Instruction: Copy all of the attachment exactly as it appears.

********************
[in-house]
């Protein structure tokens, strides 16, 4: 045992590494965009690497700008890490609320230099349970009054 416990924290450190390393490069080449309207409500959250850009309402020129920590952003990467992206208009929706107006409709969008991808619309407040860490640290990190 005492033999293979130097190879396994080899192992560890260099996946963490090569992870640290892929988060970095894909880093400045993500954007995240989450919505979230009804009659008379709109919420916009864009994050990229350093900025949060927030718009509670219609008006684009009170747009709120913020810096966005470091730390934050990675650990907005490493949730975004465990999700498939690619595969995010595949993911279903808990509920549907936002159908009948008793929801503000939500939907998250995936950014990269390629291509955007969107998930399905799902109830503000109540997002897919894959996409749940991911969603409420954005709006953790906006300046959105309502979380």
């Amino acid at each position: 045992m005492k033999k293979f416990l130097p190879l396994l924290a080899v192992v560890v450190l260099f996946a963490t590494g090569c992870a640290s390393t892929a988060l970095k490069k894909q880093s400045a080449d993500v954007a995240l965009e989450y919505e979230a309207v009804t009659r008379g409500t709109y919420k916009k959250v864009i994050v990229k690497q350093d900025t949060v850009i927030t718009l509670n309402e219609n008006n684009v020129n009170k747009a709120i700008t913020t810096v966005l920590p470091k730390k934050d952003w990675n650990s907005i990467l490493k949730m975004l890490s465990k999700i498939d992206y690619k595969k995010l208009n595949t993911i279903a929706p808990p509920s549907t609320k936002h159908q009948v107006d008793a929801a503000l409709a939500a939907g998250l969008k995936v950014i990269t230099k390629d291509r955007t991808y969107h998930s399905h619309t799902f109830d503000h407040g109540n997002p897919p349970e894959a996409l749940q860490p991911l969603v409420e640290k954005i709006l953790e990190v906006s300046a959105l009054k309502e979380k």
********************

[in-house]
């Protein structure tokens, strides 16, 4: 045992590494965009690497700008890490609320230099349970009054 416990924290450190390393490069080449309207409500959250850009309402020129920590952003990467992206208009929706107006409709969008991808619309407040860490640290990190 005492033999293979130097190879396994080899192992560890260099996946963490090569992870640290892929988060970095894909880093400045993500954007995240989450919505979230009804009659008379709109919420916009864009994050990229350093900025949060927030718009509670219609008006684009009170747009709120913020810096966005470091730390934050990675650990907005490493949730975004465990999700498939690619595969995010595949993911279903808990509920549907936002159908009948008793929801503000939500939907998250995936950014990269390629291509955007969107998930399905799902109830503000109540997002897919894959996409749940991911969603409420954005709006953790906006300046959105309502979380």
């Amino acid at each position: 045992m005492k033999k293979f416990l130097p190879l396994l924290a080899v192992v560890v450190l260099f996946a963490t590494g090569c992870a640290s390393t892929a988060l970095k490069k894909q880093s400045a080449d993500v954007a995240l965009e989450y919505e979230a309207v009804t009659r008379g409500t709109y919420k916009k959250v864009i994050v990229k690497q350093d900025t949060v850009i927030t718009l509670n309402e219609n008006n684009v020129n009170k747009a709120i700008t913020t810096v966005l920590p470091k730390k934050d952003w990675n650990s907005i990467l490493k949730m975004l890490s465990k999700i498939d992206y690619k595969k995010l208009n595949t993911i279903a929706p808990p509920s549907t609320k936002h159908q009948v107006d008793a929801a503000l409709a939500a939907g998250l969008k995936v950014i990269t230099k390629d291509r955007t991808y969107h998930s399905h619309t799902f109830d503000h407040g109540n997002p897919p349970e894959a996409l749940q860490p991911l969603v409420e640290k954005i709006l953790e990190v906006s300046a959105l009054k309502e979380k």